Note: The bars represent the median of 500 simulations, and the lines give the range of the 2.5 and 97.5 quantiles.

    Abbreviation: NPI=non-pharmaceutical intervention, XFD Market=Xinfadi Wholesale Market.

    • In this study, we demonstrated through both empirical data and modeling analysis that a multilayer deployment of targeted NPIs could easily contain outbreaks caused by the SARS-CoV-2 ancestral strain. We found that robust implementation of symptom surveillance and high-risk population screening served as sentinels to discover cryptic community transmission in the early stage of the outbreak. Effective contact tracing combined with case isolation and close contact quarantine have been shown to substantially reduce transmission, highlighting the importance of training and maintaining epidemiologic teams with field experience. Targeted community lockdown and rapid turnaround of molecular testing for the confined population could further limit undetected infections missed by contact tracing, as the transmission of SARS-CoV-2 demonstrates clear spatial clustering. It is more cost-effective than population-wide lockdowns, with fewer people being affected. Temporal reductions in mobility (rather than blanket lockdowns) in and out of regions with high infection risk could slow down the spatial dissemination of the outbreak. If conditions permit, population-wide mass testing could further improve the speed of outbreak containment. These evidences carried critical policy implications for the ongoing COVID-19 pandemic and other epidemics caused by newly emerged pathogens.

      Currently, the adaptive evolution of SARS-CoV-2 continues with no sign of slowing down, with multiple sublineages of SARS-CoV-2 Omicron emerging continuously and causing recurring Omicron waves despite high levels of population immunity achieved by vaccination and natural infection. In addition, unmitigated spreading could also lead to spillover into other animal reservoirs (6), leaving pathogen eradication impossible to achieve. In contrast, at the beginning of the pandemic, even with negligible population immunity (i.e., no effective vaccine available), due to the limited transmissibility of the ancestral strain (R0=2.5) (7), multiple regions across all socioeconomic statuses successfully achieved temporal suppression of SARS-CoV-2 in the early stage of the pandemic through the implementation of NPIs. In retrospect, had the virus been successfully contained in the early stage of the pandemic, a great deal of the global morbidity, mortality and tremendous socioeconomic costs could have been avoided.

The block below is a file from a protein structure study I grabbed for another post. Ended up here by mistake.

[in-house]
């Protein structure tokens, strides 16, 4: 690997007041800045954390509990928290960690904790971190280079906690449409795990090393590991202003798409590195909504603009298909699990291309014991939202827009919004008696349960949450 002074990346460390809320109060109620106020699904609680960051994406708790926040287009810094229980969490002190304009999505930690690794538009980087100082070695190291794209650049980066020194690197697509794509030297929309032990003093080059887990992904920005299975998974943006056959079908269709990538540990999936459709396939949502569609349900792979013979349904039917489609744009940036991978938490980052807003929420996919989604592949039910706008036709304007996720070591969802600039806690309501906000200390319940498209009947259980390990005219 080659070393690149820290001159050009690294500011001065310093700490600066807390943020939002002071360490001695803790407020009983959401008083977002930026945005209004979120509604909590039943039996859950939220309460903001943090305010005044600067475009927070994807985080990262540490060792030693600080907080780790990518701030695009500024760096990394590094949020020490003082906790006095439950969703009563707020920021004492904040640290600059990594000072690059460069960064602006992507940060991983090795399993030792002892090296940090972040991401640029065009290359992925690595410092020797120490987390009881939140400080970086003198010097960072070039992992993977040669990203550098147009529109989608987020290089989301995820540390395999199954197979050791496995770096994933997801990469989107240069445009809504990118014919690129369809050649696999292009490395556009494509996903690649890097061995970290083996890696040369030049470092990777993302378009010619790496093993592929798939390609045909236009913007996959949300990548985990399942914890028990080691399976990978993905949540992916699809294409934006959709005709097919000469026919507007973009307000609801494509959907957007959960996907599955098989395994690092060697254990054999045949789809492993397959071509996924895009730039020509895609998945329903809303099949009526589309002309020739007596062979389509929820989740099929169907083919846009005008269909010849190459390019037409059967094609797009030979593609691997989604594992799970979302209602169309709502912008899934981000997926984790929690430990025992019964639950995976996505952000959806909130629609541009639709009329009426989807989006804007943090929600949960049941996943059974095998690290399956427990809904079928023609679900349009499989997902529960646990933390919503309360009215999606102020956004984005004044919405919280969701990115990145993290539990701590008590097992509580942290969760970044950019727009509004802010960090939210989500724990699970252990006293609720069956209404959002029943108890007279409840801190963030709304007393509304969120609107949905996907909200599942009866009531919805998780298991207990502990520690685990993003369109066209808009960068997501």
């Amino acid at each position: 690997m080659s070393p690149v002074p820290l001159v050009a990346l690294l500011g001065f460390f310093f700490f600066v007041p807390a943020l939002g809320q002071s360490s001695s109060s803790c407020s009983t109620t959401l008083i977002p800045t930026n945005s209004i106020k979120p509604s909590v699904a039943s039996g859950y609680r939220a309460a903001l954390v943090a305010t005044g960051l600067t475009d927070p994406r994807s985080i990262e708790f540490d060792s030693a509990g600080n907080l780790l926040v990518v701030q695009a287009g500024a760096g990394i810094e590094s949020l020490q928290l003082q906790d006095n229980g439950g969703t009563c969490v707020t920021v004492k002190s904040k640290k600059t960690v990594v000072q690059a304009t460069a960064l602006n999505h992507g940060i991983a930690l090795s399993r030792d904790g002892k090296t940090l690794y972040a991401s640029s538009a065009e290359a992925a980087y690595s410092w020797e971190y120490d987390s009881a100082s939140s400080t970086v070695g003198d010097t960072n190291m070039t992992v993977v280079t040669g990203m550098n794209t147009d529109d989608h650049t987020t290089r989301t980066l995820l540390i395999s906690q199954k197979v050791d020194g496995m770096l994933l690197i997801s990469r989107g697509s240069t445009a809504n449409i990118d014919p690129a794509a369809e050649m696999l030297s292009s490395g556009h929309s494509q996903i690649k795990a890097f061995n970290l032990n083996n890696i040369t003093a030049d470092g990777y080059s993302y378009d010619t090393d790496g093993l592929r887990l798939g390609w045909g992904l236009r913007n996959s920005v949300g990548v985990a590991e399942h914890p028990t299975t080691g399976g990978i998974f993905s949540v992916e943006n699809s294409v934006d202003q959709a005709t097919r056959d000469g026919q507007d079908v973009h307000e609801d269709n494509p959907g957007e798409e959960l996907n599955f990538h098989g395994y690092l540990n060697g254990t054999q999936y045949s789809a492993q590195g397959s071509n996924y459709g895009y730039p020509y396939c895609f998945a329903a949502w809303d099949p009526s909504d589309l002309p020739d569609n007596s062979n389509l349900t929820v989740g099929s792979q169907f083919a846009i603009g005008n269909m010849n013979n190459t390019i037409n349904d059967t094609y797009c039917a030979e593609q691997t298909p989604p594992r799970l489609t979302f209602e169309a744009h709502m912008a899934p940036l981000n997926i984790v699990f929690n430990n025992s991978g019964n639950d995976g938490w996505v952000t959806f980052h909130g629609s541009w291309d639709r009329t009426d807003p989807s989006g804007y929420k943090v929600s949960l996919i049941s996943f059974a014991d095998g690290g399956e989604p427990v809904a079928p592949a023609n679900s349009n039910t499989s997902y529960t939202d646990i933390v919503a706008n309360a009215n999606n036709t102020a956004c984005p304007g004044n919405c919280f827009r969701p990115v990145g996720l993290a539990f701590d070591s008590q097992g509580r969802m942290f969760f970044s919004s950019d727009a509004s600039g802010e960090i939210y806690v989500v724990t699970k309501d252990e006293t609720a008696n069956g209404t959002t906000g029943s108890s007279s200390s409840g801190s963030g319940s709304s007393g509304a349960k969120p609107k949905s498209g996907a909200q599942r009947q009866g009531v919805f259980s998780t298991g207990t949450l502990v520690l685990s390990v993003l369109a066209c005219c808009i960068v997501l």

This study was subject to some limitations. First, it suffers from the uncertainty of epidemiological parameters from previous estimates, such as the distribution of the generation interval and the age-specific asymptomatic rates. Second, the temporal span of our simulations is limited. Finally, we cannot simulate all the NPIs during the Xinfadi outbreak, such as the population screening based on the positive environmental samples.

      Our study clearly demonstrated that the containment of the SARS-CoV-2 ancestral strain would have been achievable through NPIs once a reliable and scalable diagnostic test became available. More broadly, the critical opportunity window for containing a newly emerged pathogen is in the very early stage of the pandemic, before the pathogen has the opportunity to evolve and adapt in the human population with greatly enhanced transmissibility and immune evasion properties, if all countries decide to pursue such strategies collectively. Furthermore, sustaining SARS-CoV-2 local containment at the early stage of the pandemic could buy some time to achieve high immunization coverage as well as stockpile effective antiviral drugs, potentially ensuring a smooth transition to mitigation strategies while minimizing the overall disease burden.

    • The findings and conclusions in this study are those of the authors and do not necessarily represent the official position of the funding agencies, the National Institutes of Health, or the U.S. Department of Health and Human Services.

Reference (7)

Citation:

Catalog

    /

    DownLoad:  Full-Size Img  PowerPoint
    Return
    Return